Buying Cheap Houses Without Much Money
When I got started investing in real estate it took me awhile to figure out out to actually put together a deal without using much money. The problem was that I did things like working with Realtors who didn’t understand what I was looking for.
Sure, I had explained that I wanted to get into fixer uppers and that I wanted to put as little of my money down as possilble. What I didn’t realize was that most Realtors don’t really understand what a motivated seller is or why that’s so important for a real estate investor who wants to put together a winning deal.
“You can get into this one with just $40,000 down.” The Realtor mentioned as we were leaving the third property he had shown me that day. I almost choked in response to this. First off, I didn’t have $40,000 and if I did then I most certainly wouldn’t put it all into one property.
Before long I discovered that focusing on cheap investor houses made so much more sense than trying to buy that really nice home that had already been fixed up. As for Realtors, I said goodbye to this one but ended up meeting others who had a better understanding of what us real estate investors are all about.
One example of a cheap house that I bought – by calling on an Realtors ad – was an older home that the owners Bill and Gloria had inherited from Bill’s father when he died about five years previously. I found out later that Bill and Gloria had originally sold the house for $110,000 and carried back the financing.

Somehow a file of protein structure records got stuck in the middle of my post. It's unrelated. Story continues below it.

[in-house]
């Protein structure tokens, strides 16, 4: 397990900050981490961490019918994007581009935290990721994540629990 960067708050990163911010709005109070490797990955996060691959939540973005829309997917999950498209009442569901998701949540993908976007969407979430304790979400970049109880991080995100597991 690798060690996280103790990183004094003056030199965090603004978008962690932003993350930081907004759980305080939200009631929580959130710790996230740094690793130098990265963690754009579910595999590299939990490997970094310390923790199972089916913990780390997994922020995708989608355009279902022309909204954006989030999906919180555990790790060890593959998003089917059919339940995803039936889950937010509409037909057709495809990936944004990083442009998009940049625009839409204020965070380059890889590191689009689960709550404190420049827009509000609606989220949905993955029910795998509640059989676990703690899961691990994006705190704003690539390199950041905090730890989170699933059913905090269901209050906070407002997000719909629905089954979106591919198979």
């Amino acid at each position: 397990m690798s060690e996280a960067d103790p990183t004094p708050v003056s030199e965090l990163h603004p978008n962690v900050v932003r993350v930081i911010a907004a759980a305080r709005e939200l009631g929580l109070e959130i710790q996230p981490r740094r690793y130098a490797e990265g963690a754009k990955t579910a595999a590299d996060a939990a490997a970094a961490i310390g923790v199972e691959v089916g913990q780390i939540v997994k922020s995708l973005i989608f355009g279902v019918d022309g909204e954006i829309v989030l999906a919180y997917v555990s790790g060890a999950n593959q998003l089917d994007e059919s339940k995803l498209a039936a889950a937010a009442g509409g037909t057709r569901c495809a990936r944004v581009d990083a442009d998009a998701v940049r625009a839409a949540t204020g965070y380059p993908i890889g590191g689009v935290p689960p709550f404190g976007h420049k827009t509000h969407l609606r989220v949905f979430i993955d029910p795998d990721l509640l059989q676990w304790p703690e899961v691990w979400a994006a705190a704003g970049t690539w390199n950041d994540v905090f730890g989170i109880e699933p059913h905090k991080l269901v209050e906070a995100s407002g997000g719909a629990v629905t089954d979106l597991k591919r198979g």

That’s one of the reasons that I like to look for cheap investor houses is because the owners are often more willing to finance it for you. This may be due to the fact that it’s harder to get new financing in some of these areas.
The home was divided up into four units which included a 2 bedroom apartment, a 1 bedroom, and two studio units. When I spoke with the Realtor he told me that two of the units were vacant and that the owners had just taken the property back in foreclosure from the people they had sold it to 5 years previously.
It had been on the market priced at $89,000 and the owners had just lowered the price to $79,000. I ended up getting it for $69,000 with the owners carrying back the financing for most of the purchase price.
After all the prorations at closing I ended up needing about $3,500 to buy the house. I learned quite a bit while owning this properties and some other similar cheap investor houses including how to put down carpet, vinyl flooring, and how to fix basic plumbing.
When I sold it a few years later it was fully rented and looking much better than when I had originally bought it. I found another investor who was going to live in one of the units and therefore qualified for owner-occupant financing.
The check that I took home from closing was equal to about three years salary when compared to what I used to make as an auto mechanic. Cheap investor houses may not sound glamorous but they are a good way to get started investing in real estate.